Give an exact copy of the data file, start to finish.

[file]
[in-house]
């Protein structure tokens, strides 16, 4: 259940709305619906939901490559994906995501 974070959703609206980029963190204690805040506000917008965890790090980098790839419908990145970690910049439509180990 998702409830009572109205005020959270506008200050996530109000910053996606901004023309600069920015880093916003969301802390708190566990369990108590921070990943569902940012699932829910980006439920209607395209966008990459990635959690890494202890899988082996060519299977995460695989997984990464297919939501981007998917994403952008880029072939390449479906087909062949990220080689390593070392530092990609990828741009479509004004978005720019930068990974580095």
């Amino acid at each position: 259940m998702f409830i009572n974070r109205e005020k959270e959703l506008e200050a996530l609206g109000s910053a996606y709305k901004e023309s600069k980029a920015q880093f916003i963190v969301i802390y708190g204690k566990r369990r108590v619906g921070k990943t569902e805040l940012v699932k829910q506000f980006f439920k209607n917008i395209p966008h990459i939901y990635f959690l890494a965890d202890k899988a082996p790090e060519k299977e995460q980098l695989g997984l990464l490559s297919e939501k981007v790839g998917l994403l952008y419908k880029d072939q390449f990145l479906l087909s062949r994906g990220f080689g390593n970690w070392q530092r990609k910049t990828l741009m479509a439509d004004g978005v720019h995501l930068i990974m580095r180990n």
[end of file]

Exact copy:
[in-house]
């Protein structure tokens, strides 16, 4: 259940709305619906939901490559994906995501 974070959703609206980029963190204690805040506000917008965890790090980098790839419908990145970690910049439509180990 998702409830009572109205005020959270506008200050996530109000910053996606901004023309600069920015880093916003969301802390708190566990369990108590921070990943569902940012699932829910980006439920209607395209966008990459990635959690890494202890899988082996060519299977995460695989997984990464297919939501981007998917994403952008880029072939390449479906087909062949990220080689390593070392530092990609990828741009479509004004978005720019930068990974580095």
């Amino acid at each position: 259940m998702f409830i009572n974070r109205e005020k959270e959703l506008e200050a996530l609206g109000s910053a996606y709305k901004e023309s600069k980029a920015q880093f916003i963190v969301i802390y708190g204690k566990r369990r108590v619906g921070k990943t569902e805040l940012v699932k829910q506000f980006f439920k209607n917008i395209p966008h990459i939901y990635f959690l890494a965890d202890k899988a082996p790090e060519k299977e995460q980098l695989g997984l990464l490559s297919e939501k981007v790839g998917l994403l952008y419908k880029d072939q390449f990145l479906l087909s062949r994906g990220f080689g390593n970690w070392q530092r990609k910049t990828l741009m479509a439509d004004g978005v720019h995501l930068i990974m580095r180990n």